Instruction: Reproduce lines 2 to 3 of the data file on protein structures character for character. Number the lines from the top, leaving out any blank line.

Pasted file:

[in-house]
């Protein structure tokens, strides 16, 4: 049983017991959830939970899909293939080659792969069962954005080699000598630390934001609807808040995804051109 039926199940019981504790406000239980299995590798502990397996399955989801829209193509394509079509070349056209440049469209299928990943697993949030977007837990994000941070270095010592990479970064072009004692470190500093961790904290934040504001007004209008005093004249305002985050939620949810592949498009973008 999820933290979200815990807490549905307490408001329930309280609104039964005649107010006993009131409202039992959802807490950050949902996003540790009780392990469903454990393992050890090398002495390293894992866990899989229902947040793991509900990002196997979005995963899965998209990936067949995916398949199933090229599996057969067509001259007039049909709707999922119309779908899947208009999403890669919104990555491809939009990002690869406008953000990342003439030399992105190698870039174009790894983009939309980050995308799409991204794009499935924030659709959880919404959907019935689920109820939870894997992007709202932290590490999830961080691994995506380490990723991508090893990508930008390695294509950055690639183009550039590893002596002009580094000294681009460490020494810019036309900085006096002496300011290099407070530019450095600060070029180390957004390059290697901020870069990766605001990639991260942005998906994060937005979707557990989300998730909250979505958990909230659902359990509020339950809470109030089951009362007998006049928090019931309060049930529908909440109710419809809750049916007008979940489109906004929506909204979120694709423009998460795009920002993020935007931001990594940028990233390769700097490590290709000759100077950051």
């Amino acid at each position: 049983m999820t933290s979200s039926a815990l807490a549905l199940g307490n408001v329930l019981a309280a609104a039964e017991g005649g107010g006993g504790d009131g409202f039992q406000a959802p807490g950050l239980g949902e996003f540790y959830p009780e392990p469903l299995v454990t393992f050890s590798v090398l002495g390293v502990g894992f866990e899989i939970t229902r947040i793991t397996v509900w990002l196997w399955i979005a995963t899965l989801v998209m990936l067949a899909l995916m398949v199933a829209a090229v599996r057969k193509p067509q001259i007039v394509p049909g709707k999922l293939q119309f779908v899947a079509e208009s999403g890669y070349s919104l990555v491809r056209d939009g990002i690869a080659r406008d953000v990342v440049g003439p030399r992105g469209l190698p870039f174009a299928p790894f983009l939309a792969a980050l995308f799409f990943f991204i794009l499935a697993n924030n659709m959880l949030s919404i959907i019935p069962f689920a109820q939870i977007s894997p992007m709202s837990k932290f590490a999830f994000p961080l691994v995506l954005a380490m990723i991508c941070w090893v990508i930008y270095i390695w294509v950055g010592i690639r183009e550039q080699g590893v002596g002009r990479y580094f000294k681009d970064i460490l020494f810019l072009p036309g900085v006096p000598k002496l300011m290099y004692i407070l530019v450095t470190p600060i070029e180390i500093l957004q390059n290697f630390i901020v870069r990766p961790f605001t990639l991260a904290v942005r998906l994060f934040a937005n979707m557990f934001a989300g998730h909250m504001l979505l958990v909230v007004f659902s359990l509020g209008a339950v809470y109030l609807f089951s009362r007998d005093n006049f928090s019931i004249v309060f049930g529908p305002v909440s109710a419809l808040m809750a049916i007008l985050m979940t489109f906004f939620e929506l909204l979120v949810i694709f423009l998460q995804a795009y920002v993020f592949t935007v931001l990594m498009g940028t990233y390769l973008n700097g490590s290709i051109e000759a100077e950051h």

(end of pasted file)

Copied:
């Protein structure tokens, strides 16, 4: 049983017991959830939970899909293939080659792969069962954005080699000598630390934001609807808040995804051109 039926199940019981504790406000239980299995590798502990397996399955989801829209193509394509079509070349056209440049469209299928990943697993949030977007837990994000941070270095010592990479970064072009004692470190500093961790904290934040504001007004209008005093004249305002985050939620949810592949498009973008 999820933290979200815990807490549905307490408001329930309280609104039964005649107010006993009131409202039992959802807490950050949902996003540790009780392990469903454990393992050890090398002495390293894992866990899989229902947040793991509900990002196997979005995963899965998209990936067949995916398949199933090229599996057969067509001259007039049909709707999922119309779908899947208009999403890669919104990555491809939009990002690869406008953000990342003439030399992105190698870039174009790894983009939309980050995308799409991204794009499935924030659709959880919404959907019935689920109820939870894997992007709202932290590490999830961080691994995506380490990723991508090893990508930008390695294509950055690639183009550039590893002596002009580094000294681009460490020494810019036309900085006096002496300011290099407070530019450095600060070029180390957004390059290697901020870069990766605001990639991260942005998906994060937005979707557990989300998730909250979505958990909230659902359990509020339950809470109030089951009362007998006049928090019931309060049930529908909440109710419809809750049916007008979940489109906004929506909204979120694709423009998460795009920002993020935007931001990594940028990233390769700097490590290709000759100077950051």
């Amino acid at each position: 049983m999820t933290s979200s039926a815990l807490a549905l199940g307490n408001v329930l019981a309280a609104a039964e017991g005649g107010g006993g504790d009131g409202f039992q406000a959802p807490g950050l239980g949902e996003f540790y959830p009780e392990p469903l299995v454990t393992f050890s590798v090398l002495g390293v502990g894992f866990e899989i939970t229902r947040i793991t397996v509900w990002l196997w399955i979005a995963t899965l989801v998209m990936l067949a899909l995916m398949v199933a829209a090229v599996r057969k193509p067509q001259i007039v394509p049909g709707k999922l293939q119309f779908v899947a079509e208009s999403g890669y070349s919104l990555v491809r056209d939009g990002i690869a080659r406008d953000v990342v440049g003439p030399r992105g469209l190698p870039f174009a299928p790894f983009l939309a792969a980050l995308f799409f990943f991204i794009l499935a697993n924030n659709m959880l949030s919404i959907i019935p069962f689920a109820q939870i977007s894997p992007m709202s837990k932290f590490a999830f994000p961080l691994v995506l954005a380490m990723i991508c941070w090893v990508i930008y270095i390695w294509v950055g010592i690639r183009e550039q080699g590893v002596g002009r990479y580094f000294k681009d970064i460490l020494f810019l072009p036309g900085v006096p000598k002496l300011m290099y004692i407070l530019v450095t470190p600060i070029e180390i500093l957004q390059n290697f630390i901020v870069r990766p961790f605001t990639l991260a904290v942005r998906l994060f934040a937005n979707m557990f934001a989300g998730h909250m504001l979505l958990v909230v007004f659902s359990l509020g209008a339950v809470y109030l609807f089951s009362r007998d005093n006049f928090s019931i004249v309060f049930g529908p305002v909440s109710a419809l808040m809750a049916i007008l985050m979940t489109f906004f939620e929506l909204l979120v949810i694709f423009l998460q995804a795009y920002v993020f592949t935007v931001l990594m498009g940028t990233y390769l973008n700097g490590s290709i051109e000759a100077e950051h």